BURBANK, Calif. — Even before coach Pete Carroll's dynasty had died, Southern California began a yearly cycle of sky-high preseason hopes and comparatively disappointing results.
After Carroll left and the Trojans became hamstrung by NCAA sanctions for the past half-decade, their modest winter successes never matched their enormous summer expectations.
Those hopes are high again, now that USC is free of scholarship sanctions and bolstered by its first full recruiting class in four years.
Coach Steve Sarkisian believes the Trojans can only break the cycle through hard work, and he can't wait to get to it next week.
"It's somewhat of a beauty contest right now," the second-year coach said Friday at the Pac-12 media days. "It's great, it's flattering that people feel a certain way about us, but ultimately we have to perform."
With quarterback Cody Kessler leading 16 returning starters, USC was picked to win the Pac-12 in the preseason media poll Thursday. The Trojans also are No. 10 in the preseason coaches' poll.
Never mind that the Trojans haven't won the league since 2008, or that rival Oregon reached the national championship game last season, or that the Pac-12 South might be the toughest division in the nation. USC's recruiting prowess and its recent history as a national powerhouse are irresistible to poll voters — and to fans who grew accustomed to winning trophies during Carroll's tenure.
"I'm not going to lie, it does feel good to be finally sanction-free," Kessler said. "Free from all these restrictions, because it has been a long time. I don't know if it's necessarily extra motivation, but I think it's an extra push. We're over that. We got through that together. Now it's done."
The pressure is enormous on the shoulders of Sarkisian and Kessler, but they welcome it as the price for being in Hollywood. USC went 9-4 in Sarkisian's debut last season with a small roster, but the coach landed the nation's top recruiting class in February with a full complement of scholarships.
From Kessler to the third-string defense, Sarkisian is cautiously confident he has the pieces in place to live up to those annual expectations.
"You focus on the task at hand," Sarkisian said. "I think preseason hype, it's great for the buzz. It's great for the conference. It's good for our fans and all that, but really, for us, I'm focused on Day One of practice, and how many reps Adoree [Jackson] is going to get on offense and defense, and how many reps is Cody getting, and [backup quarterbacks] Max Browne and Sam Darnold and Ricky Town. Those are all the things that I'm focused on, because ultimately we have to perform."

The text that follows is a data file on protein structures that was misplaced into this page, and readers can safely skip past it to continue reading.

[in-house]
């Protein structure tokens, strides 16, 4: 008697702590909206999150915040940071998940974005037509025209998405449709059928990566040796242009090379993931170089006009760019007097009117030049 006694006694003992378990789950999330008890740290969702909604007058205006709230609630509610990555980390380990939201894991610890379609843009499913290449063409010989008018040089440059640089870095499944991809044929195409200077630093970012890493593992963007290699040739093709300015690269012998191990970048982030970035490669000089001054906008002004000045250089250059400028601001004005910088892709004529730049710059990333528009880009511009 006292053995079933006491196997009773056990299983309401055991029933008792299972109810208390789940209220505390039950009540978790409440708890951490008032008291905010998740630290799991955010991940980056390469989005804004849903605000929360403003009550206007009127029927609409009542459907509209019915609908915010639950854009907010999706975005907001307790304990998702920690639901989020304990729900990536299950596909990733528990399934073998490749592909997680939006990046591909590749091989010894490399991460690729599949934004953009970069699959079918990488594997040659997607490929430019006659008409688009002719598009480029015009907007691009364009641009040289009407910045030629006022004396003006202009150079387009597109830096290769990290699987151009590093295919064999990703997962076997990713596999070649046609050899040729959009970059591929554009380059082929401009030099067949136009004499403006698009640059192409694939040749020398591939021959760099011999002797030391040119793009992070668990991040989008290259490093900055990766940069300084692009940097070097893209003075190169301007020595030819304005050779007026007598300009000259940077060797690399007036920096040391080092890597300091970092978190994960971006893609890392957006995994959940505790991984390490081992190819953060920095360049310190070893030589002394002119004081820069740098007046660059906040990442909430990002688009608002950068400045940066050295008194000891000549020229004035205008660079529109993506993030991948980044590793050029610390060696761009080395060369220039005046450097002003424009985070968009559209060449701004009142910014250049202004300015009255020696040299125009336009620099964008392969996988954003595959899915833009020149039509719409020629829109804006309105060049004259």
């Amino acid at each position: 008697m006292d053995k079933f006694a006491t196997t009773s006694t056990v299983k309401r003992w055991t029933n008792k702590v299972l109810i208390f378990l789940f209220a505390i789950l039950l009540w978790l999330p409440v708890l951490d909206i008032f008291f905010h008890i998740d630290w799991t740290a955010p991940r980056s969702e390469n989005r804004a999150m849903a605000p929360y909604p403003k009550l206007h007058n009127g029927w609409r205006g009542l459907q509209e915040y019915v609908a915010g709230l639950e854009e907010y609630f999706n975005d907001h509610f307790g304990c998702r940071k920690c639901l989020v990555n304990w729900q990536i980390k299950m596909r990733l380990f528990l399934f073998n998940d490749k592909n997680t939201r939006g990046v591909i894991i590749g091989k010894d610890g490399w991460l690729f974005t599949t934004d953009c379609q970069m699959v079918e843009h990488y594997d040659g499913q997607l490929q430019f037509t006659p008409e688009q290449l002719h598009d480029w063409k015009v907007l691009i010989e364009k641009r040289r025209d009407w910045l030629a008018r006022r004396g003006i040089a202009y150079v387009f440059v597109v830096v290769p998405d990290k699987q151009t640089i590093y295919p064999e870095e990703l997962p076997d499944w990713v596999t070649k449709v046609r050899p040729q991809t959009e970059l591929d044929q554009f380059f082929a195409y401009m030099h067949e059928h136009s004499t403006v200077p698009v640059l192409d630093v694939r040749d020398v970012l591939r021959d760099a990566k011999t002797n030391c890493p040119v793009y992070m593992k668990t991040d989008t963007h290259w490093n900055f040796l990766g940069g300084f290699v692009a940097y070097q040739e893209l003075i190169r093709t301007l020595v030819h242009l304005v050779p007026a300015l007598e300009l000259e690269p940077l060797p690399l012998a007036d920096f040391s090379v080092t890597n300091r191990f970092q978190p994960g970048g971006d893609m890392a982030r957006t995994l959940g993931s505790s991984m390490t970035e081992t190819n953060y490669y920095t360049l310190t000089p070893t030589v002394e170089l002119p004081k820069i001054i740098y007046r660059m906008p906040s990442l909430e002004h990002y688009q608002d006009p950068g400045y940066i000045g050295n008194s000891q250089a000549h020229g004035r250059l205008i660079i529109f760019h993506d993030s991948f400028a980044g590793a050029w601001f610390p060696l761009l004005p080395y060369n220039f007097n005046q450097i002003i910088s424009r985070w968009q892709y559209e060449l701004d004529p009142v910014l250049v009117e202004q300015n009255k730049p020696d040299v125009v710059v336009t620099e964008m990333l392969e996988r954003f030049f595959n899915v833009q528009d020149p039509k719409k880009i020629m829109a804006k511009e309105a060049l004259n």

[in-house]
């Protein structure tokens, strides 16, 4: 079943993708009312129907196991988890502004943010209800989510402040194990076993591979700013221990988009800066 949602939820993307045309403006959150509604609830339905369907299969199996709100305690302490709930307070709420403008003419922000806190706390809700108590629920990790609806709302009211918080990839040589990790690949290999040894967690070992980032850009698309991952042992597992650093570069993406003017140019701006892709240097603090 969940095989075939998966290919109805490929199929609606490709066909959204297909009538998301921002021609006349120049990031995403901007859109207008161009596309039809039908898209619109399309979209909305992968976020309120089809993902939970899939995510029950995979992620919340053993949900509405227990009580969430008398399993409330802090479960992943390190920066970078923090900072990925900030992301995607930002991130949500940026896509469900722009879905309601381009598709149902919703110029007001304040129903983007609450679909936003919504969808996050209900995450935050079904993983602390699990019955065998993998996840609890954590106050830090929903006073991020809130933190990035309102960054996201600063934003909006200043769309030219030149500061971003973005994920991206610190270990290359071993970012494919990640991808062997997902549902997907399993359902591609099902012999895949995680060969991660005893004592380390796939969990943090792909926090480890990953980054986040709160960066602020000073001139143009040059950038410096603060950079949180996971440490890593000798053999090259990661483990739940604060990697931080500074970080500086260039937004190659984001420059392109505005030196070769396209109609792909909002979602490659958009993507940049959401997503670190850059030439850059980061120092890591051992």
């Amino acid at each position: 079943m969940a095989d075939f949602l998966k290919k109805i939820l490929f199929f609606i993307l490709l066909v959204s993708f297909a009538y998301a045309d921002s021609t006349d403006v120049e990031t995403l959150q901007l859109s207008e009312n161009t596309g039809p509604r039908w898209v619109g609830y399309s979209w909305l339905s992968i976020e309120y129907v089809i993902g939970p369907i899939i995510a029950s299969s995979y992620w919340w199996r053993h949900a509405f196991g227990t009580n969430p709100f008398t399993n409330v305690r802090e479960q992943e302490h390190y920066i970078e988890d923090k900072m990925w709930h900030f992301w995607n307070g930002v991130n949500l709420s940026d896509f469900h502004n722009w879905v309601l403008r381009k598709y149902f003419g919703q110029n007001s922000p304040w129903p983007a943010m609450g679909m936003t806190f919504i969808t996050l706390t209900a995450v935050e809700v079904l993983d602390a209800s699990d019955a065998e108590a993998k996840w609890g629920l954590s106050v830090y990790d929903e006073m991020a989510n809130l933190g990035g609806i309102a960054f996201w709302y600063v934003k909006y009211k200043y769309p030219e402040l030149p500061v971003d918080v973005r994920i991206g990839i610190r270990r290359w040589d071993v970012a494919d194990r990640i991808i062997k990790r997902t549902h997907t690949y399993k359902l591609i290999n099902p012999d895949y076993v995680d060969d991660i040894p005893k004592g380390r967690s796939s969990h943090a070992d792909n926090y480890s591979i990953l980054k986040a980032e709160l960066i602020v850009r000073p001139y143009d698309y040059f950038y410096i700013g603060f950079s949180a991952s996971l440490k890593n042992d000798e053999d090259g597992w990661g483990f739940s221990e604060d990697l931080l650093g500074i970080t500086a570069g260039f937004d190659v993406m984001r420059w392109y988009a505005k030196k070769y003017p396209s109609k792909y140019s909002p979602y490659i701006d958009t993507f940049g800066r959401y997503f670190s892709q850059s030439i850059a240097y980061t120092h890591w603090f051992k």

Sarkisian might be less confident if his Trojans hadn't been agonizingly close to a remarkable season last fall. USC lost games on the final play against Arizona State and Utah, and the Trojans had a 17-0 lead at Boston College before collapsing.
"I wish I'd had us better prepared to finish those games," Sarkisian said. "We just didn't get it done for a variety of reasons, and that falls totally on me. I'm confident that that's going to change this fall, and if we can do that, then there are some really cool things out there for us to accomplish."
Now that the Trojans have welcomed a full class of elite high-school talent, the most probable reason for their late-game collapses could be erased. When USC couldn't finish in the fourth quarter, its lack of depth usually played a part.
"We're not at full numbers yet, but the numbers we have now are definitely a drastic measure compared to what it was," linebacker Su'a Cravens said. "The sanctions definitely hurt us. We don't use that as a crutch by any means, but we just didn't finish games, and we were tired, and guys were beat up and bruised. We had a lot of young guys playing last year. This year, that actually becomes a positive. Not only do they have that experience, but the starters have to go out and compete."
Kessler believes his third season as USC's starter is set up to be his best despite the losses of receiver Nelson Agholor and tailback Javorius Allen. The Trojans have their usual depth at the skill positions, and Kessler has spent the offseason filling the leadership role he learned from Matt Barkley three years ago.
"I really believe that we're where we want to be," Kessler said. "We've been through tough times. I'm not trying to sound dramatic, but it was difficult. There were games where we got to the third and fourth quarter, and we've only got two or three receivers. I'm not saying these guys have something to prove, but I think we're definitely playing for something a little bigger than ourselves."
This article was written by Greg Beacham from The Associated Press and was legally licensed through the NewsCred publisher network.